alexa Multiple mechanisms account for genomic instability and molecular mutation in neoplastic transformation
Mathematics

Mathematics

Journal of Applied & Computational Mathematics

Author(s): W B Coleman

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Neoplastic cells typically possess numerous genomic mutations and chromosomal aberrations, including point mutations, gene amplifications and deletions, and replication errors. Acquisition of such genomic instability may represent an early step in the process of carcinogenesis. Proteins involved in DNA replication, DNA repair, cell cycle progression, and others are all components of complex overlapping biochemical pathways that function to maintain cellular homeostasis. Therefore, mutational alteration of genes encoding proteins involved in these cellular processes could contribute to genomic instability. Loss of normal cellular mechanisms that guard against genomic mutation and the ensuing genomic instability might lead to accumulation of multiple stable mutations in the genome of affected cells, perhaps resulting in neoplastic transformation when some critical number of transformation-related target genes become damaged. Thus, interactions of fundamental cellular processes play significant roles in sustaining cellular normality, and alteration of any of these homeostatic processes could entrain cells to the progressive genomic instability and phenotypic evolution characteristic of carcinogenesis. Here, we discuss possible molecular mechanisms governing DNA mutation and genomic instability in genetically normal cells that might account for the acquisition of genomic instability in somatic cells, leading to the development of neoplasia. These include (a) molecular alteration of genes encoding DNA repair enzymes, (b) molecular alteration of genes responsible for cell-cycle control mechanisms, and (c) direct molecular alteration of dominantly transforming cellular protooncogenes. We also discuss normal cellular processes involved with DNA replication and repair that can contribute to the mutational alteration of critical genes: e.g., slow repair of damaged DNA in specific genes, and the timing of normal gene-specific replication.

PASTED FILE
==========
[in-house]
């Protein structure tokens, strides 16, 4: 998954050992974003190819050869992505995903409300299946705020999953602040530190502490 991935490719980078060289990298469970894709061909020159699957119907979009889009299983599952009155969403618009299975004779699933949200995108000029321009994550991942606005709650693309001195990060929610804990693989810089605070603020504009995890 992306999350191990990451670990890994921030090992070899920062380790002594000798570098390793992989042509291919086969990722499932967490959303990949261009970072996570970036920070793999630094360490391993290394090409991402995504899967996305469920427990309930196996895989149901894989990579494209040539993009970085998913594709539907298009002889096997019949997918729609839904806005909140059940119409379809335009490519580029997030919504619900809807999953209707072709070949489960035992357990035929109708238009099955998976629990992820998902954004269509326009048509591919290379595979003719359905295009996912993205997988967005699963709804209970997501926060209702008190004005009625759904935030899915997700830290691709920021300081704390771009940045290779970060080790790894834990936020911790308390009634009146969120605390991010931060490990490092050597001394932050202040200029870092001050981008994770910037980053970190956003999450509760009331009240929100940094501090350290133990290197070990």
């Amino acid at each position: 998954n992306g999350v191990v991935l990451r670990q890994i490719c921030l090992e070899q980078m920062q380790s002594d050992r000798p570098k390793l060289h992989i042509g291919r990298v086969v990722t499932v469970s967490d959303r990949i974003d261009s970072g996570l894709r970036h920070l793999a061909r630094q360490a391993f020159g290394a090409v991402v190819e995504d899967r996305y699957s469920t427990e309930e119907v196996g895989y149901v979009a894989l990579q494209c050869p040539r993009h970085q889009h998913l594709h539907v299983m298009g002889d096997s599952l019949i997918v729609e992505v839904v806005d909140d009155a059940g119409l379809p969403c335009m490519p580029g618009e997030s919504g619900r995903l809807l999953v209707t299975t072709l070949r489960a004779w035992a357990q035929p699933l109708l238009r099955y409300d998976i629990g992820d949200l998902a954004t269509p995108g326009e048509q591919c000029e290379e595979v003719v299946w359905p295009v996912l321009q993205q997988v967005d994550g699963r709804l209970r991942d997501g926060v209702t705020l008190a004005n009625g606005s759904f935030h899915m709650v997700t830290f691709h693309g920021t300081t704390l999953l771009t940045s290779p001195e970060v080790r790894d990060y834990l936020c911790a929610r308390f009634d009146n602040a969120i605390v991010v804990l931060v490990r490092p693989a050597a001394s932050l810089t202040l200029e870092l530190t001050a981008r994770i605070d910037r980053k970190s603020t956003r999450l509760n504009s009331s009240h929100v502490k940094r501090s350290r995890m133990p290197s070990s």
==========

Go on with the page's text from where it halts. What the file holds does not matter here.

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This article was published in American Association for Clinical Chemistry and referenced in Journal of Applied & Computational Mathematics

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